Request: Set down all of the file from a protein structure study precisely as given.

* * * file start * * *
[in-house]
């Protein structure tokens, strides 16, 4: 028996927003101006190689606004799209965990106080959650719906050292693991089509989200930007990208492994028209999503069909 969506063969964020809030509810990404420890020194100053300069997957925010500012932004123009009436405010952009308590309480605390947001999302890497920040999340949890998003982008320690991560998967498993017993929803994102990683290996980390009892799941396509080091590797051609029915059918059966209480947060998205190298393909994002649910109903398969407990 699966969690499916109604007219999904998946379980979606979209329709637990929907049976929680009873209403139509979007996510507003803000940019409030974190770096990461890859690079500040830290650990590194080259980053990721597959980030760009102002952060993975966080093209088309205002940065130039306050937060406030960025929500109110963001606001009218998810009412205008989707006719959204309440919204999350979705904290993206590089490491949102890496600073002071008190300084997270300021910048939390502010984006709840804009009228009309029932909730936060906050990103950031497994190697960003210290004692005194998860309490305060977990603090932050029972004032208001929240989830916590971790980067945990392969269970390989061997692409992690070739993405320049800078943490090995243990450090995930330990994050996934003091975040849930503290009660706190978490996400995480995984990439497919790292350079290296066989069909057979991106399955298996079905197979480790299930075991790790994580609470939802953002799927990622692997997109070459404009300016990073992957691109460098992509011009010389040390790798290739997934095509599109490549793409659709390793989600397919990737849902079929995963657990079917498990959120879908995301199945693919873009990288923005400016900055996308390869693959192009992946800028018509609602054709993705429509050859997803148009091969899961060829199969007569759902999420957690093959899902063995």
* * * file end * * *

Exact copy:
[in-house]
């Protein structure tokens, strides 16, 4: 028996927003101006190689606004799209965990106080959650719906050292693991089509989200930007990208492994028209999503069909 969506063969964020809030509810990404420890020194100053300069997957925010500012932004123009009436405010952009308590309480605390947001999302890497920040999340949890998003982008320690991560998967498993017993929803994102990683290996980390009892799941396509080091590797051609029915059918059966209480947060998205190298393909994002649910109903398969407990 699966969690499916109604007219999904998946379980979606979209329709637990929907049976929680009873209403139509979007996510507003803000940019409030974190770096990461890859690079500040830290650990590194080259980053990721597959980030760009102002952060993975966080093209088309205002940065130039306050937060406030960025929500109110963001606001009218998810009412205008989707006719959204309440919204999350979705904290993206590089490491949102890496600073002071008190300084997270300021910048939390502010984006709840804009009228009309029932909730936060906050990103950031497994190697960003210290004692005194998860309490305060977990603090932050029972004032208001929240989830916590971790980067945990392969269970390989061997692409992690070739993405320049800078943490090995243990450090995930330990994050996934003091975040849930503290009660706190978490996400995480995984990439497919790292350079290296066989069909057979991106399955298996079905197979480790299930075991790790994580609470939802953002799927990622692997997109070459404009300016990073992957691109460098992509011009010389040390790798290739997934095509599109490549793409659709390793989600397919990737849902079929995963657990079917498990959120879908995301199945693919873009990288923005400016900055996308390869693959192009992946800028018509609602054709993705429509050859997803148009091969899961060829199969007569759902999420957690093959899902063995």